So this is what teens call “love”…

Young love...

Young love… (Photo credit: Joits)

*Note: this is one of my more serious posts. It just kinda turned out that way. Let me know what you think about the slight change of voice.

I’m not a believer in young love. I don’t think that teenagers really know what love is. I don’t think teenagers can feel true love. I don’t believe that “puppy love,” to borrow the colloquialism, can last, except in the most rare cases. And those rare cases make epic love stories. But that’s besides the point.

Teenage romances are sweet, but short. We like these relationships to be taken seriously, although most don’t last longer than a few months. While they last, they are extremely sweet, sometimes to the point that it’s sickening. However, they are filled with constant drama.

It’s in the nature of teenagers. We cause lots and lots of drama over unnecessary things. Blame the hormones. There are conversations all throughout the buildings of middle schools and high schools.

“Hey, did you hear? Jenny and Robert are a thing now.”

“OMG really? Jenny and Sam would make a way cuter couple though.”

“Oh, you’re just jealous because you like Robert.”

This kind of gossip is heard everywhere. It’s in every whisper from best friend to best friend, every circle discussion between a group (especially groups of girls), every conversation in the locker rooms after gym class. It’s impossible to escape relationship talk.

As soon as people learn that a guy likes a girl, the pressure is all on him to ask her out. Everyone is urging him to go talk to her. Everyone is pushing him to put his arm around her. Everyone insists that they would make “the perfect couple” and that they were “made for each other.”

Eventually, the boy may cave in and ask the girl out.

If she says yes, everyone is super excited for about a week, then they figure out someone else likes someone else and the whole cycle continues. The relationship lasts for a few months, then for whatever reason, the breakup happens. Maybe her best friend decided that he wasn’t right for her. Maybe he was spending too much time with his bros and she felt like she wasn’t important enough in his life. The reason is superficial. At least one person in the relationship becomes depressed for a month, then decides to pick themselves back up and focus on something important. And the cycle repeats.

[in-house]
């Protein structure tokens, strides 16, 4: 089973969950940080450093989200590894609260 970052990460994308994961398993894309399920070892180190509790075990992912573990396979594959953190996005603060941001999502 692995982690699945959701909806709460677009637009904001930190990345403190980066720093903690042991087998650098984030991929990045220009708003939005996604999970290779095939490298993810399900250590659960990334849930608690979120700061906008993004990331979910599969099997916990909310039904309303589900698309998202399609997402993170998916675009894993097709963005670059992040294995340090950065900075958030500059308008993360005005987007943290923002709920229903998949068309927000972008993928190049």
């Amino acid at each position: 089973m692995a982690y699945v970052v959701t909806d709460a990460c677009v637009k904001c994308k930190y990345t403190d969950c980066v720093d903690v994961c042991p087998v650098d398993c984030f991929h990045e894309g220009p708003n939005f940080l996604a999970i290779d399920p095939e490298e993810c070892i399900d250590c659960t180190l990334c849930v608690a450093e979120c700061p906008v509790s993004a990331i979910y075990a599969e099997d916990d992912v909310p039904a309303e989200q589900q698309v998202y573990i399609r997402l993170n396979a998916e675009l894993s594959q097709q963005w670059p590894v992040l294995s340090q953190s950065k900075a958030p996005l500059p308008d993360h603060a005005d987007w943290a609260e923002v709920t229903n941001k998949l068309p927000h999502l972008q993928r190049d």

If she says no, she normally says something along the lines of, “I hope we can still be friends.” The guy gets his hopes up for a little while, realizes that it’s not worth it, and leaves. The cycle repeats when the world figures out he likes someone else.

On the girl’s side of things, however, things are a little different. I’m not going to be sexist or anything, but I will stay in the general “social norm” that the guy asks the girl out. That’s how it is in most cases, and it makes it easier to write about this way.

So, people find out that the girl likes someone. The whispers and the gossip are all around. She is often pressured to ask if the boy likes her back. Sometimes, her friends get involved and ask around. She often cries to her best friend, pining over him and sighing over the fact that he may not like her back. All she’s thinking is, “What if he doesn’t like me back? What am I going to do?” Obviously, her excitement is through the roof if he asks her out. However, if he doesn’t like her back, she’ll fall into a depressive state for a month. Sometimes longer. She’ll cry to her best friend, moaning about how much she loved him and how there is no other boy in the world like him. Then, she decides to pick herself back up and put herself back into reality and everything’s all happy again. And the cycle repeats itself again.

I speak from personal experience. However, I’m not the girl pining and sighing over a boy. I have better things to think about than that.

I am always the best friend. The one the guy talks to when he needs girl advice. The one the girl talks to when she needs to cry. The one that’s forgotten in every love story ever written. Maybe that’s why I hate romances. I’m that best friend, sidelined while a romance unfolds, always left out of the epic love story. You might say that it’s not about the best friend, it’s about the romance. However, I’d really like some credit. I’m usually the reason that the guy got the girl. I’m the reason why the girl can be happy again after finding out he doesn’t like her back. I’m the one with the shoulder to cry on when the breakups happen. I might not be an important character to the ones reading the story, but I sure as hell am an important character to the ones involved in the romance.

Being the best friend is not an easy task. I watch my friends fall in love and get hurt over and over and over again. I’ve learned from their mistakes and eventually, I’ve learned that none of it is really worth it. I go through so much heartache. Not as much as the girl who just got dumped, but I have to watch friend after friend after friend get dumped. I have to console them and comfort them and tell them that everything will be okay. It hurts every time to see a friend so upset. And it wears on me. I hate watching my friends get hurt.

But every time, I’m the one that dries their tears.


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